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  • Dec 20, 2014
  • Updated: 4:23pm
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POLITICS

Daunting tasks await new Taiwanese premier Jiang Yi-huah

Critics doubt the Harvard graduate, who has had a whirlwind rise to the top, is up to the task of reviving the economy and Ma's fortunes

PUBLISHED : Friday, 08 February, 2013, 12:00am
UPDATED : Friday, 08 February, 2013, 4:52am
 

Taiwan's incoming premier, Dr Jiang Yi-huah, faces an uphill battle to revive the island's sluggish economy and restore public trust in the administration of President Ma Ying-jeou, whose popularity is in tatters despite a cabinet reshuffle that's in the works.

Critics are already questioning whether Jiang, 53, will be able to hold on to the post longer than his predecessor, Sean Chen, who submitted his resignation to Ma late last month for "health reasons" after heading the cabinet for a year.

Chen's cabinet resigned yesterday and the new cabinet, led by Jiang, will be sworn in after the Lunar New Year holiday.

Local media have speculated that the real reason for Chen's resignation was his failure to adequately address the island's economic woes, which have taken a toll on Ma's popularity. The president's approval rating slipped to 3 per cent last year, and polls since showed an increase to just 14 per cent.

With the new cabinet set to be inaugurated on February 18, doubts remain as to whether Jiang is capable of heading the administration.

Considered a close confidant of Ma, Jiang is the island's youngest premier in 50 years. With a PhD from Yale, Jiang taught political science at National Taiwan University before being named the island's research head in 2008, the interior minister in 2009 and vice-premier last year.

Survey results show that the public is not familiar with Jiang, given his limited political and government experience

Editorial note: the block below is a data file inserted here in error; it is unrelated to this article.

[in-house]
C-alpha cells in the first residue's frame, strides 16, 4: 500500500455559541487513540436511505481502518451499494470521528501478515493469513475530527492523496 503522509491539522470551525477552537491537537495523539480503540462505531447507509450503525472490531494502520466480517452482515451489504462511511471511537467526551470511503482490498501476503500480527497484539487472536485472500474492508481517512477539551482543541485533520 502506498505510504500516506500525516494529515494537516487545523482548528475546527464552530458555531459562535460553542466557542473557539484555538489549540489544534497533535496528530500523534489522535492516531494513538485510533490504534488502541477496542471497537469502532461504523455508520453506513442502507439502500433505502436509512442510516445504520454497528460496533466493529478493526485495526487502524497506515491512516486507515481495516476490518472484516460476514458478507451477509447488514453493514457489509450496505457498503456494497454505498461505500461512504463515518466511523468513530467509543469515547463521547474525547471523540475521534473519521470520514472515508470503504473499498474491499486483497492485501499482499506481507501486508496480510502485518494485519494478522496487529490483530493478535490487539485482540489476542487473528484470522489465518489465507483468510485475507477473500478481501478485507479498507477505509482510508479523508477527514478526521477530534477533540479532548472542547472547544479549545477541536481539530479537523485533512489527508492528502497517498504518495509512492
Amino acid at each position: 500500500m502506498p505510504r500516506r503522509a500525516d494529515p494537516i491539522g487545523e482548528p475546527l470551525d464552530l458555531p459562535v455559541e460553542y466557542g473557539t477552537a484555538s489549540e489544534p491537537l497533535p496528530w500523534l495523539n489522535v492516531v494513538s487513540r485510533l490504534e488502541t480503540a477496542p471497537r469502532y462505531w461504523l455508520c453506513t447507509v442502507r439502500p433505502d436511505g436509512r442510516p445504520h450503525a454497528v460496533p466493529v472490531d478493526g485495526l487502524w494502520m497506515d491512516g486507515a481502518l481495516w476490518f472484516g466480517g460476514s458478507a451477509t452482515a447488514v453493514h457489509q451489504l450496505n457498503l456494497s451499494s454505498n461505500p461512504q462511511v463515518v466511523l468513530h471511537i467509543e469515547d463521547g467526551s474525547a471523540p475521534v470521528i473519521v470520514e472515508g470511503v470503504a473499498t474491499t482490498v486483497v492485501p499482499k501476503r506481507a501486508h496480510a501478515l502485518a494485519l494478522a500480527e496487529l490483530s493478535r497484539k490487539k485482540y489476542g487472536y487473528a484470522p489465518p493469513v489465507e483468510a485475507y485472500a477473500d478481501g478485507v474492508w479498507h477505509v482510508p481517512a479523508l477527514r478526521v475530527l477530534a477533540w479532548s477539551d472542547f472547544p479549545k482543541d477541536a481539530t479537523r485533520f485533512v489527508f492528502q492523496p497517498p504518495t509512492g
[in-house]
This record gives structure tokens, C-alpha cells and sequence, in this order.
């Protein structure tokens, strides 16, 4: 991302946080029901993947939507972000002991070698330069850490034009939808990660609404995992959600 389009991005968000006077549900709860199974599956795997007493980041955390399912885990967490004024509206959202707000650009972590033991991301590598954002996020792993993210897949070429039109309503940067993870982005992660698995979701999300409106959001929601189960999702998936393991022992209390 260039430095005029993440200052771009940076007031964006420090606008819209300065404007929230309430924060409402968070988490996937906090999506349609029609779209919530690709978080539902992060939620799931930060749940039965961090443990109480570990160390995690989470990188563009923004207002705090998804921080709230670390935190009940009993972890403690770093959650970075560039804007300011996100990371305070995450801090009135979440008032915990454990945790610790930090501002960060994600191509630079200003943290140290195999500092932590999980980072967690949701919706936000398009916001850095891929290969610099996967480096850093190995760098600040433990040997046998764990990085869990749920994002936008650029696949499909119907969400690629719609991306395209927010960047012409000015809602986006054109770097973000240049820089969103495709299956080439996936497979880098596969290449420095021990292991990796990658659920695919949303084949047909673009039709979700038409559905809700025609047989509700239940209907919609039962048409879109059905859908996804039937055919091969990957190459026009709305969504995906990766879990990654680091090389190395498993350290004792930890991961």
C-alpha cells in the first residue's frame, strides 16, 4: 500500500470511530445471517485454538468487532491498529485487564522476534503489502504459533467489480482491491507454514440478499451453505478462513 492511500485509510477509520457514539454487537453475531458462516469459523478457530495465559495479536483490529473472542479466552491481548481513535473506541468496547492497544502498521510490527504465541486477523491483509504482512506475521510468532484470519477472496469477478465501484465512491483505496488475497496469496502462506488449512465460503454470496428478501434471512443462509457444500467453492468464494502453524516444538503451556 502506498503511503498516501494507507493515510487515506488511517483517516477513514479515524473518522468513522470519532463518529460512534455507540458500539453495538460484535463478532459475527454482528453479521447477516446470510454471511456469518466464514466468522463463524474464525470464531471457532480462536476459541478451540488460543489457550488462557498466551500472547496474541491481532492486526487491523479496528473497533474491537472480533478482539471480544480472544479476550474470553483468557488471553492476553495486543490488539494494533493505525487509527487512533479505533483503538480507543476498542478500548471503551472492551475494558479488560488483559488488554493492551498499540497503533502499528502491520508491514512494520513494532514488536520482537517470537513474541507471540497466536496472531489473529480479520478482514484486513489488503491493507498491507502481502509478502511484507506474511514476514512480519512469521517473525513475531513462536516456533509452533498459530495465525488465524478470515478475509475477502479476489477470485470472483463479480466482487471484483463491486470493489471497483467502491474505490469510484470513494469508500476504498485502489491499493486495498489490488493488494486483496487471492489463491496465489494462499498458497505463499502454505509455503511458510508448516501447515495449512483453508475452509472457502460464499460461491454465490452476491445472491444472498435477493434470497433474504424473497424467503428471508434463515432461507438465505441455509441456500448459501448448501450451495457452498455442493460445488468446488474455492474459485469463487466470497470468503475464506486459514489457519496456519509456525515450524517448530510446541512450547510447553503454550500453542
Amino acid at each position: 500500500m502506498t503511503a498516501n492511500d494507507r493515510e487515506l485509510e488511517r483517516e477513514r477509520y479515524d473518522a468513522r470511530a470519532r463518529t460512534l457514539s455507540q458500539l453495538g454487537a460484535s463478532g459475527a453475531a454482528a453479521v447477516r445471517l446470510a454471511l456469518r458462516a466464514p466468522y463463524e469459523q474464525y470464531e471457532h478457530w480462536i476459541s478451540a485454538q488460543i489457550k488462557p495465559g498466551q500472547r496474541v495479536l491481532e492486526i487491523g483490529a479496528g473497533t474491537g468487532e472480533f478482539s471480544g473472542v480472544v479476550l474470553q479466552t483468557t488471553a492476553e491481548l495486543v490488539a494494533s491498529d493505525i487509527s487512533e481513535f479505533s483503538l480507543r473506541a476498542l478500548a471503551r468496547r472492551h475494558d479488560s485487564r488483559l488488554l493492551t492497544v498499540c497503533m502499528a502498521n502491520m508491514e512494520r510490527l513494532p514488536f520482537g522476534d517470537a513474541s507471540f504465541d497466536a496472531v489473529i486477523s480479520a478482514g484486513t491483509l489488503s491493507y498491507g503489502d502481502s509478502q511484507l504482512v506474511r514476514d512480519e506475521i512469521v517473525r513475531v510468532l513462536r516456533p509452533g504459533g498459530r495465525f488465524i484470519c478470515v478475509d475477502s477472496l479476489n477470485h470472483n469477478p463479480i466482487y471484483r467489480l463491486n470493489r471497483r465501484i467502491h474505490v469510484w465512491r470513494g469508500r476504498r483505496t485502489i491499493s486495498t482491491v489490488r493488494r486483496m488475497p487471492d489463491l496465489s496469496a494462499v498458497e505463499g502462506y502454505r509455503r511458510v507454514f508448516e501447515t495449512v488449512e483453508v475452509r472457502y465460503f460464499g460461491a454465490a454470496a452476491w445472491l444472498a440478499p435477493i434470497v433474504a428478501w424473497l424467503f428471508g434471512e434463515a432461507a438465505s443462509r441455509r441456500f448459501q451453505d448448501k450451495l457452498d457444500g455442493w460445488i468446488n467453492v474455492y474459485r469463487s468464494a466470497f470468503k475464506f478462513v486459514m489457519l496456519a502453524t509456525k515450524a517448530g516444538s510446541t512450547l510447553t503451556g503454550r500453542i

A poll by satellite television broadcaster TVBS found that just 19 per cent of Taiwanese considered Jiang suitable for the job, while 57 per cent had reservations. A poll by the Taipei-based China Times showed that just 26 per cent of people thought he was suitable for the job.

The best numbers, ironically, came from a survey conducted by the main opposition Democratic Progressive Party, which found that 36.7 per cent of respondents believed Jiang was the right person for the job. But just 37.7 per cent had confidence in his ability to lead the cabinet, compared with 48.8 per cent who said he was unfit to lead.

"The survey results show that the public is not familiar with Jiang, given his limited political and government experience," said political analyst Julian Guo, a professor at Chinese Culture University in Taipei.

Guo also said that while Jiang was considered a great professor and capable official, it remained to be seen whether he could handle the premiership, given the complicated political environment in which he must deal with crafty politicians.

Other pundits said Jiang's first test would be resuming talks with the United States under the bilateral Trade and Investment Framework Agreement.

The talks have been seen as the stepping stone towards a Taiwan-US free-trade pact, but the US is demanding Taiwan open its market to American pork, which contains residue of a leanness-enhancing drug that is banned in Taiwan.

Jiang must also deal with hot-button issues such as a soon-to-be-completed fourth nuclear power plant, as well as continued talks with the mainland regarding the cross-strait Economic Co-operation Framework Agreement signed in 2010.

Jiang vowed yesterday to bring prosperity and stability to Taiwan after the cabinet reshuffle. Chen also expressed confidence in Jiang's ability to improve the economy, which is gradually picking up.

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